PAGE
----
CGIAR Gender

Webinar: Measuring empowerment of women and girls – the what and the how

Measuring empowerment of women and girls – Some thoughts on the 'what' and the 'how'

The CGIAR Collaborative Platform for Gender Research hosted the webinar “Measuring empowerment of women and girls: the what and the how” on Wednesday January 31, 2018. This webinar was organized in collaboration with KIT Royal Tropical Institute in Amsterdam, The Netherlands.

Webinar recording 

Did you miss the webinar? Access the webinar recording by clicking here and enter the password Ar3cvP3h

Webinar recording


The presentation featured excerpts from the White Paper ‘Conceptual model of women and girls’ empowerment.’. Find more information about the white paper. You can also access the white paper directly.

Background and purpose of the webinar

The measurement of empowerment of women and girls has gained renewed attention over the past years resulting in a host of new initiatives and improved efforts to further conceptualize/unpack what empowerment means and how you go about measuring it.  This has been accompanied by fierce debate, drawing attention to the importance of critical reflection  on what is measured and how empowerment is measured. In this webinar, we want to share highlights from our work regarding both the what and the how.


We start with sharing several key lessons learned from on-going debates on measuring empowerment of women and girls, and relate these to our conceptual understanding of empowerment. In this way,  the measurement of empowerment is put in its context. On that basis, we elaborate the ‘what’ and the ‘how’ aspects. With respect to the what, we look at multilevel and multidimensional aspects of empowerment, and how these can be incorporated in empowerment measures focusing on outcomes and indicators.

With respect to the how, we emphasize the importance of women’s and girls’ voice in empowerment processes themselves, and its measurement in particular. We reflect on the rationale of participatory approaches, and the different levels at which they can be used. These will be illustrated with examples of selected participatory methodologies.


Webinar discussants

Anouka van Eerdewijk (KIT)Anouka van Eerdewijk is a senior Gender advisor at KIT Royal Tropical Institute, in Amsterdam, The Netherlands. She has worked for 20 years in gender equality, women’s empowerment and rights in international development. Some of Anouka’s recent work includes gender mainstreaming and women’s leadership in higher education and research institutes; gender analysis in agriculture (with CRP MAIZE as well as CRP Livestock & Fish); and sexual and reproductive rights. She led the KIT team working with the Bill and Melinda Gates Foundation on a conceptual model of empowerment of women and girls, and on guidance on how to improve measurement of empowerment. She currently leads a team preparing a report on the domestication and implementation of the AU Protocol on Women’s Rights (the Maputo Protocol), with a specific focus on sexual and reproductive rights, gender-based violence and harmful practices.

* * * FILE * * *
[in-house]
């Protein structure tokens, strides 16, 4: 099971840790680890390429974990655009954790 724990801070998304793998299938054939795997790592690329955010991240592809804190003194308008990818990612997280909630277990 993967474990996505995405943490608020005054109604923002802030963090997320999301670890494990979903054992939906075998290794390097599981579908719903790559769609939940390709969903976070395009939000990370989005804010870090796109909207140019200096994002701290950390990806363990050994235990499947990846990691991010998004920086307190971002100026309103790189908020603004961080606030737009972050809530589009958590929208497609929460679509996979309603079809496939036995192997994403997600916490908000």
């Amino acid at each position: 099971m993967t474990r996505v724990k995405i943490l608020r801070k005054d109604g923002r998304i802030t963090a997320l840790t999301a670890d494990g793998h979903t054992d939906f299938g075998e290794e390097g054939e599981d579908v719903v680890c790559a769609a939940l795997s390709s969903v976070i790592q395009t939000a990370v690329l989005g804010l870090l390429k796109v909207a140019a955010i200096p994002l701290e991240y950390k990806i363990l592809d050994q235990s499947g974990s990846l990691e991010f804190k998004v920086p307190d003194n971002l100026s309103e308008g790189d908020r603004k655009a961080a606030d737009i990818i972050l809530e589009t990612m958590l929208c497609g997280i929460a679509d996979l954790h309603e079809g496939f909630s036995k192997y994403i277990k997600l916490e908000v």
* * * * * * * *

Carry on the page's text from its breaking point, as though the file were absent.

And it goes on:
She mostly worked in sub-Sahara Africa, and occasionally in Bangladesh and India. Among her publications is the co-edited volume Gender Equality Norms in Regional Governance (Palgrave, 2014), and a special issue on gender mainstreaming in the Journal of International Development (2014). In her capacity as Affiliated researcher with Institute for Management Research (IMR) of Radboud University Nijmegen, she conducts research and publishes on civil society, feminist transformative change, gender mainstreaming; international development and regional governance; and sexual and reproductive health and rights, and sexuality.

Julie NewtoJulie Newton (KIT)n is a Senior Gender Advisor at KIT Royal Tropical Institute with 15 years experience working on gender and social development issues in Africa and Asia. With a background in geography, her work focuses on operationalizing gender at the interface of research, policy and practice across food security, nutrition, social protection, natural resource management, sustainable livelihoods, wellbeing and child rights. Julie has expertise in gender analysis and mainstreaming, particularly in the context of integrating gender and women’s empowerment in programme design, and monitoring, evaluation and learning (MEL) systems. This draws on extensive periods of research and advisory posts in South Asia (Bangladesh, Myanmar) on food security, nutrition and workers’ rights involving partners from the CGIAR system.

Within KIT, she specializes in gender capacity strengthening in programme design and MEL within food security and nutrition programmes, women empowerment focused, and agricultural projects with different stakeholders (development practitioners, agricultural researchers from CGIAR system, policy makers). She was a key member of the team working with Bill and Melinda Gates Foundation on guidance on how to improve measurement of empowerment of women and girls. Her PhD thesis from University of Sheffield, entitled ‘Gender responsive approaches to natural resource management in Namibia’, focuses on gender mainstreaming in the agricultural extension system. She has a range of peer-reviewed and policy publications on well-being, gender, social protection and sustainable communities.